The pastor eventually put up a foam board on a display stand. The board was divided in half horizontally. People were encouraged to write down the names of their “unsaved” friends and relatives and tack them up on the bottom of the board. The idea was that when the people at the church got these underachievers to “confess their faith in Christ” they could move the name to the top part of the board amidst great fanfare. When we left the church the bottom part was full of names but that top section was still empty. Maybe there was one, I can’t remember. It was easy to leave that church. Everyone was kind of detached and grumpy and aloof.
I once heard someone say that churches should be sure they understand the Great Commandment (loving God and one another – Day 193) before they try to work on the Great Commission (making disciples). I don’t know if the author of this statement was familiar with this particular scripture. I certainly never noticed it until today and I’ve never, ever heard a pastor preach on it.
It kind of puts an end to the debate about evangelism vs. discipleship. Well, to me it certainly makes a lot of sense. Like they say, you can’t teach what you don’t know. And if you are kind and loving and faith-filled and empathic and encouraging and accepting and peaceful and humble (like Jesus encourages us to be), then people will probably want hang out with you and learn from you and talk about faith issues and you will have the privilege of being able to share your innermost thoughts with them.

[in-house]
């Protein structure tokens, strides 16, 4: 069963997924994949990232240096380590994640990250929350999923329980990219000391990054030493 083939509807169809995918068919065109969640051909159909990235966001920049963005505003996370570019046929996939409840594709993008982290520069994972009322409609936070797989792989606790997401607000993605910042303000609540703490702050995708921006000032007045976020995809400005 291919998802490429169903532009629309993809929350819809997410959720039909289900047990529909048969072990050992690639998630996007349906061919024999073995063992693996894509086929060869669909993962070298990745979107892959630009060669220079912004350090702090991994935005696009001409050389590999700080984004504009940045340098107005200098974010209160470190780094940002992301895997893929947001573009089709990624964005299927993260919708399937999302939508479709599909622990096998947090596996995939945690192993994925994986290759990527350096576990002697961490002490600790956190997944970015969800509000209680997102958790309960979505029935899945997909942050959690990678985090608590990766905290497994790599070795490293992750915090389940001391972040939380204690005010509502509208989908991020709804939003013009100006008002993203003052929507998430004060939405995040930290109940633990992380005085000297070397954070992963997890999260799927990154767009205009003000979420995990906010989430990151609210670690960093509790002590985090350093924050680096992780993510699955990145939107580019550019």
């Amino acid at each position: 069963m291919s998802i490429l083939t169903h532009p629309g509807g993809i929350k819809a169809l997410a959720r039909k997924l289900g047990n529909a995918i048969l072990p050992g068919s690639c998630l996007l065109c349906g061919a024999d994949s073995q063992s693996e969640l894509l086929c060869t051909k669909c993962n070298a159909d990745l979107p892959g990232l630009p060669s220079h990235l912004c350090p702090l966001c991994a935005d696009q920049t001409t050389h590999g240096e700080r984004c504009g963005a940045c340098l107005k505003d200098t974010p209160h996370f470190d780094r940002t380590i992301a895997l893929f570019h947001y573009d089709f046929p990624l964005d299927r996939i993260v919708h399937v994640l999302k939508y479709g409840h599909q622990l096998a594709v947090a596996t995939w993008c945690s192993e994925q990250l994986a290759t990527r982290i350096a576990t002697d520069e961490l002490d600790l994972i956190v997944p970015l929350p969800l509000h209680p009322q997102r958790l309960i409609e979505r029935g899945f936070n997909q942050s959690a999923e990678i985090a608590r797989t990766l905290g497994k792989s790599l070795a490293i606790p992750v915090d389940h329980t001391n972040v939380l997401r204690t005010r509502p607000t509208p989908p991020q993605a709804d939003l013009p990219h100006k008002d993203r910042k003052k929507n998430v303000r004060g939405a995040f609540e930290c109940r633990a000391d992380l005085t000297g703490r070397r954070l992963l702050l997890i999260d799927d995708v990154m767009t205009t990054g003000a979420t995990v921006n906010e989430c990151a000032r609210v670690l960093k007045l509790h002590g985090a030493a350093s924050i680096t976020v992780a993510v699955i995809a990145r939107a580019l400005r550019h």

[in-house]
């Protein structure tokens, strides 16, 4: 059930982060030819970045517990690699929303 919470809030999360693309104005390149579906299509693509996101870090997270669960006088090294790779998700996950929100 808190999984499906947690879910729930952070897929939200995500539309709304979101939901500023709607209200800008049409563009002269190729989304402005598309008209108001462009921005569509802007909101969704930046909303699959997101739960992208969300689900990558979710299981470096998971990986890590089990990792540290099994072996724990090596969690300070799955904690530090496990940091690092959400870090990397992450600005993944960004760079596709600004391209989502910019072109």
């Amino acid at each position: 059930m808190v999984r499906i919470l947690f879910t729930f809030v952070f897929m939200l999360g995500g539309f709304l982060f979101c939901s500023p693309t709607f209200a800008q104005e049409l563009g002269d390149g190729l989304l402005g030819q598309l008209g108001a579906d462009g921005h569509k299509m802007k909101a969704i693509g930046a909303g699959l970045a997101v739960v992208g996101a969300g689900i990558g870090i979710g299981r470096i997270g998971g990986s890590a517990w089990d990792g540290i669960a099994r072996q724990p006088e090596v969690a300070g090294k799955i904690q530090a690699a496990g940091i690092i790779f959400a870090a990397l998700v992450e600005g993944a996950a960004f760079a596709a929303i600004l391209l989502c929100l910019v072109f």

And it’s important to remember that Jesus didn’t evangelize like people do today. He didn’t sign people up or ask them to commit to anything, nor did he coerce them into reciting creeds or making confessions of faith. He didn’t even pressure them to make baked goods or volunteer to be on a committees or contribute to the youth mission trip. No, he befriended them. He ate with them. He loved them. He taught them and told them stories. He traveled with them. He healed them. He fed them. He protected them. Yes, it seems pretty clear to me. Jesus would prefer for us to go deep and leave the wide part to the Holy Spirit, who is, after all, the great evangelist.
What does this scripture say to you?